Insurgent-Movie

“Insurgent,” the second installment of the incredibly popular Divergent Series, was even more shocking than the first movie. If you were one of the millions who purchased tickets for the premier weekend of “Divergent,” you won’t want to miss this film.

The Divergent Series follows the lives of people in a post-apocalyptic-type society in which everyone believes they are the last of their kind. As such, society has been organized into groups called factions, each representing different character traits. The five factions are Abnegation (selflessness), Dauntless (bravery), Erudite (intelligence), Amity (peaceful) and Candor (honesty).

Those who do not belong to a faction are known as the factionless, those who can belong to or fit in with more than one faction are known as divergent.

The film’s protagonists are a couple, Beatrice “Tris” Prior (Shailene Woodley, “The Descendants”) and Tobias “Four” Eaton (Theo James, “Golden Boy”), both of whom are divergent. After the end of the first film, “Divergent,” Tris and Four are on the run from the erudite faction leader, Jeanine Matthews (Kate Winslet, “Labor Day”).

Jeanine is attempting to eradicate all of the divergents, whom she believes to be a threat to the society.

At the beginning of “Insurgent,” which has been released in both 2D and 3D versions, Tris and Four have found sanctuary with the Amity faction lead by Johanna Reyes (Octavia Spencer, “The Help”).

Given Spencer’s acting prowess, it would have been nice to see her have a bigger role in the film. Though I am unfamiliar with the books, having a bigger name actress take on a smaller role seems a bit out of place.

Despite her small role, she did a phenomenal job playing the calm, collected leader. At the beginning of this film, everything seems to be on the mend; however, Tris is having nightmares and about 10 minutes into the movie, the members of Dauntless who have sided with Jeanine are on the hunt for divergents.

Soon after Dauntless rediscovers Tris and Four within Amity, Tris realizes that the only way for her to win the fight and survive as a divergent is to kill Jeanine.

The big questions is: will she? Tris’s biggest weakness is that she cannot stand causing harm, directly or indirectly, to other people. Woodley plays the conflicted heroine well. Those watching her make difficult choices and living with the consequences can truly feel the emotions that the character is feeling — and that is remarkable acting.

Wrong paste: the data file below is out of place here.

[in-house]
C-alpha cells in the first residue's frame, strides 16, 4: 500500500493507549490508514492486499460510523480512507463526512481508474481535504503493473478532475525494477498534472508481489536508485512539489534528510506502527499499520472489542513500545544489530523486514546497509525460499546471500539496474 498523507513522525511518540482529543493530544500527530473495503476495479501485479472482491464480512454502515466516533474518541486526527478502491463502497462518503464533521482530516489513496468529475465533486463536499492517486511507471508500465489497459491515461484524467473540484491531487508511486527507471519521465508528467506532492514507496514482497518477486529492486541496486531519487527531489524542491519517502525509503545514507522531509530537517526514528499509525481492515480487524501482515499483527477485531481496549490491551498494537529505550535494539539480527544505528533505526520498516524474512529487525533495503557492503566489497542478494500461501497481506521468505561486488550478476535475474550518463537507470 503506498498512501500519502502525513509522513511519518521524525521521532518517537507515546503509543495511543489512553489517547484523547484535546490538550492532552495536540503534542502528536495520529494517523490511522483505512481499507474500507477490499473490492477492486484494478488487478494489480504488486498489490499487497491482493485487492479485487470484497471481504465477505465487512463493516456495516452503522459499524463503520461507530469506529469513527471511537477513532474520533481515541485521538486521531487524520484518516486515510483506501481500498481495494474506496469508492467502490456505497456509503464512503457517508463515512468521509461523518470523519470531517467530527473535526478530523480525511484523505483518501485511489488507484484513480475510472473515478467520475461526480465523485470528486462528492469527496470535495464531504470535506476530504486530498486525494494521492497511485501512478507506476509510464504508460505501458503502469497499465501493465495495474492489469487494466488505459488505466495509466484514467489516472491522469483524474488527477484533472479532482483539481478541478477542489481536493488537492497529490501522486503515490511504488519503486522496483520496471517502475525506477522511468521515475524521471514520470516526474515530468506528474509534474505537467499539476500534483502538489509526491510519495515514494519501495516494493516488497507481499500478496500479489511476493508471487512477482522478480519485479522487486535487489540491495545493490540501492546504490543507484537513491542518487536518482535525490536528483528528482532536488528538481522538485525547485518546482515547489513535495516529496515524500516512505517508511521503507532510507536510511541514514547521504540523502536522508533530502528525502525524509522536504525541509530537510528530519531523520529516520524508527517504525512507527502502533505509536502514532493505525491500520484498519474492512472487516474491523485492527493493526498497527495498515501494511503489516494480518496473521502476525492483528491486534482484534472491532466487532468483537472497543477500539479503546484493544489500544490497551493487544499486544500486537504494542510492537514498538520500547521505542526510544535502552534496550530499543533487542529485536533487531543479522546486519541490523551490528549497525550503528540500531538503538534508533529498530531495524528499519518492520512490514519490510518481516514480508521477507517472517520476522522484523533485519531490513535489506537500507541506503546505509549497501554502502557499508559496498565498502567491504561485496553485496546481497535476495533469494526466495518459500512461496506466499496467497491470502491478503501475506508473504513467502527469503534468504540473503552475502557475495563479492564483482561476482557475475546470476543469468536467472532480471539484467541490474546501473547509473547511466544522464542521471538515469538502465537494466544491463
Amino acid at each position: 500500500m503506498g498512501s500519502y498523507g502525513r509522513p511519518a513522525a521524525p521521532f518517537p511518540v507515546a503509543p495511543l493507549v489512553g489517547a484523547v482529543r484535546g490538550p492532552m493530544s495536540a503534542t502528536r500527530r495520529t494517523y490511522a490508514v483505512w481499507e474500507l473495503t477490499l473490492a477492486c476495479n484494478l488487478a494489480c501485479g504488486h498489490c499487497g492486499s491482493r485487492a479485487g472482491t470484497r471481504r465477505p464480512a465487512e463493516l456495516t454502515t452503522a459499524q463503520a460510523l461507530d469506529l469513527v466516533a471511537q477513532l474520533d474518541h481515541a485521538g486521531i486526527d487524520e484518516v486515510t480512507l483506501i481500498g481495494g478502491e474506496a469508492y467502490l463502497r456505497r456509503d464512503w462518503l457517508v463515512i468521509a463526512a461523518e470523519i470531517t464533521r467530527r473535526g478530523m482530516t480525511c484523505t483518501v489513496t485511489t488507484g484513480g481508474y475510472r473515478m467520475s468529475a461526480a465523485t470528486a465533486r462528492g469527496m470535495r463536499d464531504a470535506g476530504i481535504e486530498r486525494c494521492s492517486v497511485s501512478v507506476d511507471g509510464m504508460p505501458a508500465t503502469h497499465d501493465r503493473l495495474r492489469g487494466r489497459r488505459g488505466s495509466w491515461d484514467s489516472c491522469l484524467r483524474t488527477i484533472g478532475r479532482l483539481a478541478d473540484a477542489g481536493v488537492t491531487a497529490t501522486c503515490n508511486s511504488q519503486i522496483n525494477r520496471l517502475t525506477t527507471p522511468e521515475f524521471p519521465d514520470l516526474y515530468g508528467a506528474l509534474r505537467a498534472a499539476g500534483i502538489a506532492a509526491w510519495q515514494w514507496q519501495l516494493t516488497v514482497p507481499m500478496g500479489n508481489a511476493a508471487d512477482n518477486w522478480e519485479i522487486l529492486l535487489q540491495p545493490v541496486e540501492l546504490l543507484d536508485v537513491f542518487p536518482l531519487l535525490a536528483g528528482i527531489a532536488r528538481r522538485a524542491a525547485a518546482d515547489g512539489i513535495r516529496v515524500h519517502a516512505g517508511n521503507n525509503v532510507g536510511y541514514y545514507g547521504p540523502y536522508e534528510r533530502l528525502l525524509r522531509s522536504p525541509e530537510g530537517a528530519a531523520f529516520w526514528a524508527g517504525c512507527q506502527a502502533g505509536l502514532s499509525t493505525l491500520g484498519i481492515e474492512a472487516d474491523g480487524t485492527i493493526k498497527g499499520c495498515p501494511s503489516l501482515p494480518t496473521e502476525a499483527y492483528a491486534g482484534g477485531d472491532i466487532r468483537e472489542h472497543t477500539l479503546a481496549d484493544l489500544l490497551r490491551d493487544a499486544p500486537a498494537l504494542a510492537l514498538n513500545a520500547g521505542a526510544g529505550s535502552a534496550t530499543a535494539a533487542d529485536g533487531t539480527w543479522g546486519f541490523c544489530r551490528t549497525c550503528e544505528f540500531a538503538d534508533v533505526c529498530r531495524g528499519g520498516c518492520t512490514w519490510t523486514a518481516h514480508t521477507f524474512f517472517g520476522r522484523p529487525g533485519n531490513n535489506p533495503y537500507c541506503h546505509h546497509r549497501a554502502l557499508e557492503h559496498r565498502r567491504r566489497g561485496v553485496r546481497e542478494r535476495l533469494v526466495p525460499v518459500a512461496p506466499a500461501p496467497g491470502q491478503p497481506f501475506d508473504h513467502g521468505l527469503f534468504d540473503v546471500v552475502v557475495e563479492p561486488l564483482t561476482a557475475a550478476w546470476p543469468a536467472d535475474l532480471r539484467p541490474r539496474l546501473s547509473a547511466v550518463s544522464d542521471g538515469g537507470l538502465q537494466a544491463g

In addition to the strong acting, the movie is visually stunning. I saw it in 3D, which was not my original preference. Though I do not believe that wearing a pair of recyclable plastic glasses enhances the movie experience, there were one or two scenes for which the 3D visual effect truly had an impact.

Overall, regardless of whether you see it in 2D or 3D, the visual effects of the film are incredible. The “simulation” scenes, which involve a tremendous amount of acting finesse, are especially theatrical. Characters are put into computer simulations to test their abilities. Towards the end of the film, when Tris is undergoing many simulations, it becomes increasingly difficult to discern what is real and what is a simulation, which I suppose is the point. Nevertheless, the scenes are action-packed and very exciting to watch.

In addition to Woodley, Miles Teller (“The Spectacular Now”) gives a great performance. Teller plays Peter, a member of Dauntless who has never been nice to Tris. While it was clear that Peter was not a fan of Tris, he ended up siding with her at the end of the first film. Near the beginning of “Insurgent,” Peter quickly turns on Tris and Four, leading the audience to believe that he is always going to do whatever is best for him regardless of what the consequences are for those around him. If you want to know whether he helps Tris in this film, you will have to watch until the very end of the movie.

In addition to the action scenes, the movie is full of twists and turns that you won’t see coming. While these twists and turns are exciting, they often happen so fast that you almost miss them. Without giving away too much of the plot, when it seems like Tris is finally going to be free of Jeanine, Jeanine turns on Tris and rips everything out from under her. However, immediately afterwards, Jeanine is the one who loses. Everything happens so fast that I felt unable to fully appreciate the film.

Tris ends up having to go through five simulations, one for each of the factions, in order to open the “box” that Jeanine found buried in her parents’ home. Jeanine believes that this box will contain a message from the founders of the city proving her belief that divergents are a threat.

Will Tris and the divergents triumph over Jeanine in the end? Tris clearly believes the divergents to be the solution, while Jeanine views them as a threat. What I will tell you is this: the box is opened in the end. As for the message inside? Well, you’ll just have to go see the movie. The movie leaves viewers with lots of questions, so it is a good thing there is a third movie already in production.

The last scene, which incited cheers from the audience, will truly shock you and leave you wondering what is next for Tris, Four, Divergents and all factions alike.

By Annie McNutt